Want to get to know your neighbors better? Consider turning your front lawn into a vegetable garden! That's what Oakland-based photographer Luke Keegan did, and now he's reaping the benefits, which include not only delicious produce, but also an invaluable, thriving connection to his community.
In typical photographer fashion, he documented every step of the process, so continue below to read more about his lawn-to-garden journey.
Keegan's inspiration for turning his drab grass lawn into a thriving edible paradise was the story of a Canadian couple whose amazing front yard garden came under fire for violating a city mandate that says front yards must be at least 70 percent lawn. After a long battle, the couple eventually prevailed: They were allowed to keep the garden, and the case prompted many cities to update codes regarding how a front yard can be used.
The happy ending resonated with Keegan, an Oakland transplant who had grown up helping tend his family's garden. Before he and his partner moved to their current house, he hadn't had the space to experiment with gardening, but that changed once they suddenly had a large front lawn at their disposal.
"I wanted something I could share with my community, and that might start conversations to help me get to know my knew neighbors and city, from the roots up," Keegan says.
Keegan began the project with only a little practical experience, but he made sure to do lots of research. After consulting with his local nursery and receiving some sage advice from friends well-versed in sustainable farming, it wasn't long before the garden was off (in?) the ground.
Reclaimed redwood barn siding was used to construct the raised beds, which were later filled with free compost given away by the city of Oakland. Almost all of the plants were grown from seed. An irrigation system was also installed, which you can see in the photo above.
There have been many stories about unconventional front yard gardens receiving backlash from city code enforcement or HOA associations, but the response to Keegan's garden has been nothing but encouraging.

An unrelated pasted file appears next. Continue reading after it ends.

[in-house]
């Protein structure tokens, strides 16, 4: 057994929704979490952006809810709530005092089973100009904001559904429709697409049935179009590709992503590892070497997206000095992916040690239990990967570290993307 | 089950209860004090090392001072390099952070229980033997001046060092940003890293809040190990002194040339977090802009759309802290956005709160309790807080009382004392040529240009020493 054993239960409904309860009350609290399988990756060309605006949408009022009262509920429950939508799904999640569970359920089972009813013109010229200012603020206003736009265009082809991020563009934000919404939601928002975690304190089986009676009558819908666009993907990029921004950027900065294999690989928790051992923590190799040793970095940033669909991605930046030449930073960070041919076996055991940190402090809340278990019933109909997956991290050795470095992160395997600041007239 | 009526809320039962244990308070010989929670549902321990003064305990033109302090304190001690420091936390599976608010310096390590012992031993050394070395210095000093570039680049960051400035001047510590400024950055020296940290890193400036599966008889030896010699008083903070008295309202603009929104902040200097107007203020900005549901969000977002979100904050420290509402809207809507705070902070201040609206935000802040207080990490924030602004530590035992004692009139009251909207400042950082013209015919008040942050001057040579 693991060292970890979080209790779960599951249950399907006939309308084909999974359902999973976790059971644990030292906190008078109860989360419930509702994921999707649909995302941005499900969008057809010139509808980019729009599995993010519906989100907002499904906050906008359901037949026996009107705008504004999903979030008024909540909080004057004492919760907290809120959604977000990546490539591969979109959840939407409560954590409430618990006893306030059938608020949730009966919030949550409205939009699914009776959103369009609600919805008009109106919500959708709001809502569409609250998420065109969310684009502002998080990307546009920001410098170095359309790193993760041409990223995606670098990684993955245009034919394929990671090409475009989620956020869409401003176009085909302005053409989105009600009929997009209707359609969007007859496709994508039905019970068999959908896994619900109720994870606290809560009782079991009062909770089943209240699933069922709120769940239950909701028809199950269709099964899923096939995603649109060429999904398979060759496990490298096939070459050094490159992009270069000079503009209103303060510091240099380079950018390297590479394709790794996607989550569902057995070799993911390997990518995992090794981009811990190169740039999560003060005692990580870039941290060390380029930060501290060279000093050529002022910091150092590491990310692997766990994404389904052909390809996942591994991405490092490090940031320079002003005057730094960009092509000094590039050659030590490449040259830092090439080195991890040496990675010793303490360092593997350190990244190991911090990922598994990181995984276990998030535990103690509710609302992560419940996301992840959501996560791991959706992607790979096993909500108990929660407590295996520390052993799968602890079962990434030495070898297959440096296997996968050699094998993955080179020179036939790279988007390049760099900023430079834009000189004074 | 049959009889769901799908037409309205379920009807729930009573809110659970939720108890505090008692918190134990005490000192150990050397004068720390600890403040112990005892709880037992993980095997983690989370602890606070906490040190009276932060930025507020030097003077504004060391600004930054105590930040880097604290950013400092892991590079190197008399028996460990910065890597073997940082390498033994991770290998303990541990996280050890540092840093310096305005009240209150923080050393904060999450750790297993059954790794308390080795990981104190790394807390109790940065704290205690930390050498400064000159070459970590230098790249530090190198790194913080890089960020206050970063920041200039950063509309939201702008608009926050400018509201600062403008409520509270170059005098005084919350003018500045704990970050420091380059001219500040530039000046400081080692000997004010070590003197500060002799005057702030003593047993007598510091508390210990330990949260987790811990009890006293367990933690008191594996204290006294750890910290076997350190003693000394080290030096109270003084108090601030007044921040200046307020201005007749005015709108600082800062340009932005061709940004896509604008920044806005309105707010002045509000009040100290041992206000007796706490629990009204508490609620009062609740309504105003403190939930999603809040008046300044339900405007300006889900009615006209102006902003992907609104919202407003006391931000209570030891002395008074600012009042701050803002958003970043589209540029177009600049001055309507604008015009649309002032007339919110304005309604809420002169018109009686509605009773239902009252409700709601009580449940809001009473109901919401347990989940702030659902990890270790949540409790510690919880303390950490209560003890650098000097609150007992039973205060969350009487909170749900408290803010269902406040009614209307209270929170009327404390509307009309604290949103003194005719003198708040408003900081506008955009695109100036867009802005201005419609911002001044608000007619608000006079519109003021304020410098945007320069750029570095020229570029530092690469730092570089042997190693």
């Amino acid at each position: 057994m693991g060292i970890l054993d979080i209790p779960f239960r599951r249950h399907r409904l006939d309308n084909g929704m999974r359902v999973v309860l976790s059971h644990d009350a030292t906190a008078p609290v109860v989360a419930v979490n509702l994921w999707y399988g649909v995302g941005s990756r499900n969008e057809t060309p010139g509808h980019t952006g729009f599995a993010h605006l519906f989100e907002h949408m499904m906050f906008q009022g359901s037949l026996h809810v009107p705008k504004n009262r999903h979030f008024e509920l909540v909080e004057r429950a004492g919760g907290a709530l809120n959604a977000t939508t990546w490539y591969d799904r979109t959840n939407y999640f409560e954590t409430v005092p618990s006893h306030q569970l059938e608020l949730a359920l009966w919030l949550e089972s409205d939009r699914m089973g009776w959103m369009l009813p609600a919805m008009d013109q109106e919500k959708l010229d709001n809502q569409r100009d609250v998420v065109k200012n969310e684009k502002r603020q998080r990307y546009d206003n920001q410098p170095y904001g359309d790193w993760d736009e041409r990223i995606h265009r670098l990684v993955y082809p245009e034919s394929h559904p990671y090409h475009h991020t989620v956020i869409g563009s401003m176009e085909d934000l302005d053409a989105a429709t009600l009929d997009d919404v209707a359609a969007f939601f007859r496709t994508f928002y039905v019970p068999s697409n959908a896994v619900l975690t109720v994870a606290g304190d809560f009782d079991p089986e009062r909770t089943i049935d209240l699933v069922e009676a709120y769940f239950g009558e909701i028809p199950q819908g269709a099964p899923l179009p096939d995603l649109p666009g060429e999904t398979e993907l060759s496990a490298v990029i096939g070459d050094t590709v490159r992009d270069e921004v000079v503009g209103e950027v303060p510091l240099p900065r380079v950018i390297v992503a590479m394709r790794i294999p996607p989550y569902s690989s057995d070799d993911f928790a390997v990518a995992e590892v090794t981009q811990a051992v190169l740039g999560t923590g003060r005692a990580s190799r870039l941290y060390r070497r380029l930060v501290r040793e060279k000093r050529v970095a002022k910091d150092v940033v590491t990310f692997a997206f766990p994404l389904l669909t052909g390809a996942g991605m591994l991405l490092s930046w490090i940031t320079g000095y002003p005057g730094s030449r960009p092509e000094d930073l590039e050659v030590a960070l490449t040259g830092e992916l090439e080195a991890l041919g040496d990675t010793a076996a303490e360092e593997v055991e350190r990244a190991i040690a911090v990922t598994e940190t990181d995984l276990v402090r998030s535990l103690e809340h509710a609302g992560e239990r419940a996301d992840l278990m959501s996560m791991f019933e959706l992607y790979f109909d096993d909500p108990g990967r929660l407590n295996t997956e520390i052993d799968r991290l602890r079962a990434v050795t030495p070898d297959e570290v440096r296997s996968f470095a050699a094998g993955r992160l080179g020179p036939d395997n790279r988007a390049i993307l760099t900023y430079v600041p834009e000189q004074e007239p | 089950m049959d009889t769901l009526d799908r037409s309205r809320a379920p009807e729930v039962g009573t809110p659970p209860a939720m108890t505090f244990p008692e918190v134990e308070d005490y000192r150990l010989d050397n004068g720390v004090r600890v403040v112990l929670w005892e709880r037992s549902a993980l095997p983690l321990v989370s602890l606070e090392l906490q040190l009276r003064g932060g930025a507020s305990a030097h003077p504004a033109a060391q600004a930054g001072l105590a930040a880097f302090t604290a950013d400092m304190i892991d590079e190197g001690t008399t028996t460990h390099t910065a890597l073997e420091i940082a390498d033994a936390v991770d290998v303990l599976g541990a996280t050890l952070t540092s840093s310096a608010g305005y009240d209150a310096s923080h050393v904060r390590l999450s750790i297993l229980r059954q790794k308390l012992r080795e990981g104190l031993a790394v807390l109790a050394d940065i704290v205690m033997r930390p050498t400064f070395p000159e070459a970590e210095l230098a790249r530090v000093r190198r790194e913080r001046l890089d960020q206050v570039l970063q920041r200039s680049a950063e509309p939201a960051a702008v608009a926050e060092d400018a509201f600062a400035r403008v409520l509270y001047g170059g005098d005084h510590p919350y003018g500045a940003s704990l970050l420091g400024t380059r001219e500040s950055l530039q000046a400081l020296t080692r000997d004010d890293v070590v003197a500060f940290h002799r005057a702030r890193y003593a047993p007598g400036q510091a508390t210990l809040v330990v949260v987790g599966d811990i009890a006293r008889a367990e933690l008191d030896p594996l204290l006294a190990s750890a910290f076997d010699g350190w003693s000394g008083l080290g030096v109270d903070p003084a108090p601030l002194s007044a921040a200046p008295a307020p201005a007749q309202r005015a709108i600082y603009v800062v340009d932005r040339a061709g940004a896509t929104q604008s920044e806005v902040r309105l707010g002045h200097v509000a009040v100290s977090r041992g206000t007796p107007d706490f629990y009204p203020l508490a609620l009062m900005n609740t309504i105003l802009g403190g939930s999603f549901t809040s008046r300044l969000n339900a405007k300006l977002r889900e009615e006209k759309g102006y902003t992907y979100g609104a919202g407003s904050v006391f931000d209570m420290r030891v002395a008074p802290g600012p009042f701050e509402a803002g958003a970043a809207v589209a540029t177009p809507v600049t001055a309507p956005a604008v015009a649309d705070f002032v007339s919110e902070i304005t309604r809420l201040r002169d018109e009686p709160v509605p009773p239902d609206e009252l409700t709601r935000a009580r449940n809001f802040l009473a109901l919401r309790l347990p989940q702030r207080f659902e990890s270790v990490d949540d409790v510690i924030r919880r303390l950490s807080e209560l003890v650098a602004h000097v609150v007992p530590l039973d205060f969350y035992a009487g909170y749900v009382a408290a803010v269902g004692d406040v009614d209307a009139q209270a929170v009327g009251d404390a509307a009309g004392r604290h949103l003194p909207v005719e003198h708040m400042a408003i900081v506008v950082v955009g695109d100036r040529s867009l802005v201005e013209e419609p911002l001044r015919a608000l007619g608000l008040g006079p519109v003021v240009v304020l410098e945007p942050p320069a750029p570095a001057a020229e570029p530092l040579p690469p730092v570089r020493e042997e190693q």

"I can't tell you how many people from my neighborhood that I have met and talked to while working in the yard," Keegan explains. "Sometimes people stop their cars and hop out to chat with, or offer me seeds. I love getting to send them off with a nice handful of fresh produce ... it's an excellent ice breaker."
Not only does Keegan not have to worry about violating city codes or ticking off his neighbors — he's getting rewarded for his efforts! The entity that manages water and sewage treatment for Oakland offers a rebate to homeowners who convert their lawn into a garden.
The garden has been going strong for about two years now, with no signs of slowing down. Sometimes the crops are so prolific that Keegan has more veggies than he can possibly hope to eat, which is why he set up a "Free Veggies" box to share the wealth with his neighbors.
"I've seen people drive up and get out of there car just to check what's in the box," he says. "It is amazing how many zucchinis my neighbors will eat."
Continue below to see just a few of the vegetables that the garden has yielded since groundbreaking. And for even more photos, follow Luke on Instagram (@locolukes) or Facebook (Luke Keegan Photography).
Painted mountain corn
Bucket of roots
Peas, beets, flowers, green onions
Russian red kale, butternut squash